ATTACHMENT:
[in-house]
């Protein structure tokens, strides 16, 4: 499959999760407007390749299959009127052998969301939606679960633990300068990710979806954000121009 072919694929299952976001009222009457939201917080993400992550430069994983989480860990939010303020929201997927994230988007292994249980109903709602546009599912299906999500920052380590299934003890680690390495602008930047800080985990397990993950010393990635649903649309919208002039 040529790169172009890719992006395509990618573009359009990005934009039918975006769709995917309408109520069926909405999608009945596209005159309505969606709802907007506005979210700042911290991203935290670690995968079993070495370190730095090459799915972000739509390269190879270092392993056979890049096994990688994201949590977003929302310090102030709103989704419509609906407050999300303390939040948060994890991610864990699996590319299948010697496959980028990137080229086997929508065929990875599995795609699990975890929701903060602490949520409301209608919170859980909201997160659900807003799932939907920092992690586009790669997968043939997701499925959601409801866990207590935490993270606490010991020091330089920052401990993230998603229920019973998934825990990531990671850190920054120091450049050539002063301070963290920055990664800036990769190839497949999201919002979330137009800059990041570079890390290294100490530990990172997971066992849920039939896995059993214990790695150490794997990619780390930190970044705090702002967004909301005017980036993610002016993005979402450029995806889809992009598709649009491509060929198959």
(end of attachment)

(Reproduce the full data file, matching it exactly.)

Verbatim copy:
[in-house]
């Protein structure tokens, strides 16, 4: 499959999760407007390749299959009127052998969301939606679960633990300068990710979806954000121009 072919694929299952976001009222009457939201917080993400992550430069994983989480860990939010303020929201997927994230988007292994249980109903709602546009599912299906999500920052380590299934003890680690390495602008930047800080985990397990993950010393990635649903649309919208002039 040529790169172009890719992006395509990618573009359009990005934009039918975006769709995917309408109520069926909405999608009945596209005159309505969606709802907007506005979210700042911290991203935290670690995968079993070495370190730095090459799915972000739509390269190879270092392993056979890049096994990688994201949590977003929302310090102030709103989704419509609906407050999300303390939040948060994890991610864990699996590319299948010697496959980028990137080229086997929508065929990875599995795609699990975890929701903060602490949520409301209608919170859980909201997160659900807003799932939907920092992690586009790669997968043939997701499925959601409801866990207590935490993270606490010991020091330089920052401990993230998603229920019973998934825990990531990671850190920054120091450049050539002063301070963290920055990664800036990769190839497949999201919002979330137009800059990041570079890390290294100490530990990172997971066992849920039939896995059993214990790695150490794997990619780390930190970044705090702002967004909301005017980036993610002016993005979402450029995806889809992009598709649009491509060929198959």